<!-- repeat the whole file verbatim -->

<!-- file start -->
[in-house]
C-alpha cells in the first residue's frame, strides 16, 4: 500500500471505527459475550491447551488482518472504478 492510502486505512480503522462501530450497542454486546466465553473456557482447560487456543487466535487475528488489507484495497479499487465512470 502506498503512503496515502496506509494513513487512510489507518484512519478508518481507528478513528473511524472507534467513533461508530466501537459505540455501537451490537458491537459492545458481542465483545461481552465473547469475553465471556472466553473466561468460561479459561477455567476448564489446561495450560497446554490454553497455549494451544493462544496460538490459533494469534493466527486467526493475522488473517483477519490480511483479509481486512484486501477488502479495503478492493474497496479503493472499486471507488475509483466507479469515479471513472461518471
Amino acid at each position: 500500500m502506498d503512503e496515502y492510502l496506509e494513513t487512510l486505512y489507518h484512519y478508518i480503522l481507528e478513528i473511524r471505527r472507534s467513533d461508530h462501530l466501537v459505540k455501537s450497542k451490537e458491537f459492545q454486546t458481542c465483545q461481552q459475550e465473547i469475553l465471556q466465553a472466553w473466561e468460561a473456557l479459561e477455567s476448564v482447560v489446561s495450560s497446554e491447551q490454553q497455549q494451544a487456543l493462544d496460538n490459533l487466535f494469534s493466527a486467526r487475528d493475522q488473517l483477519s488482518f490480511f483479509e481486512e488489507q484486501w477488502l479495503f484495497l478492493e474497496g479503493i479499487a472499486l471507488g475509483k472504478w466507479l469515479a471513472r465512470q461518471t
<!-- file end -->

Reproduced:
[in-house]
C-alpha cells in the first residue's frame, strides 16, 4: 500500500471505527459475550491447551488482518472504478 492510502486505512480503522462501530450497542454486546466465553473456557482447560487456543487466535487475528488489507484495497479499487465512470 502506498503512503496515502496506509494513513487512510489507518484512519478508518481507528478513528473511524472507534467513533461508530466501537459505540455501537451490537458491537459492545458481542465483545461481552465473547469475553465471556472466553473466561468460561479459561477455567476448564489446561495450560497446554490454553497455549494451544493462544496460538490459533494469534493466527486467526493475522488473517483477519490480511483479509481486512484486501477488502479495503478492493474497496479503493472499486471507488475509483466507479469515479471513472461518471
Amino acid at each position: 500500500m502506498d503512503e496515502y492510502l496506509e494513513t487512510l486505512y489507518h484512519y478508518i480503522l481507528e478513528i473511524r471505527r472507534s467513533d461508530h462501530l466501537v459505540k455501537s450497542k451490537e458491537f459492545q454486546t458481542c465483545q461481552q459475550e465473547i469475553l465471556q466465553a472466553w473466561e468460561a473456557l479459561e477455567s476448564v482447560v489446561s495450560s497446554e491447551q490454553q497455549q494451544a487456543l493462544d496460538n490459533l487466535f494469534s493466527a486467526r487475528d493475522q488473517l483477519s488482518f490480511f483479509e481486512e488489507q484486501w477488502l479495503f484495497l478492493e474497496g479503493i479499487a472499486l471507488g475509483k472504478w466507479l469515479a471513472r465512470q461518471t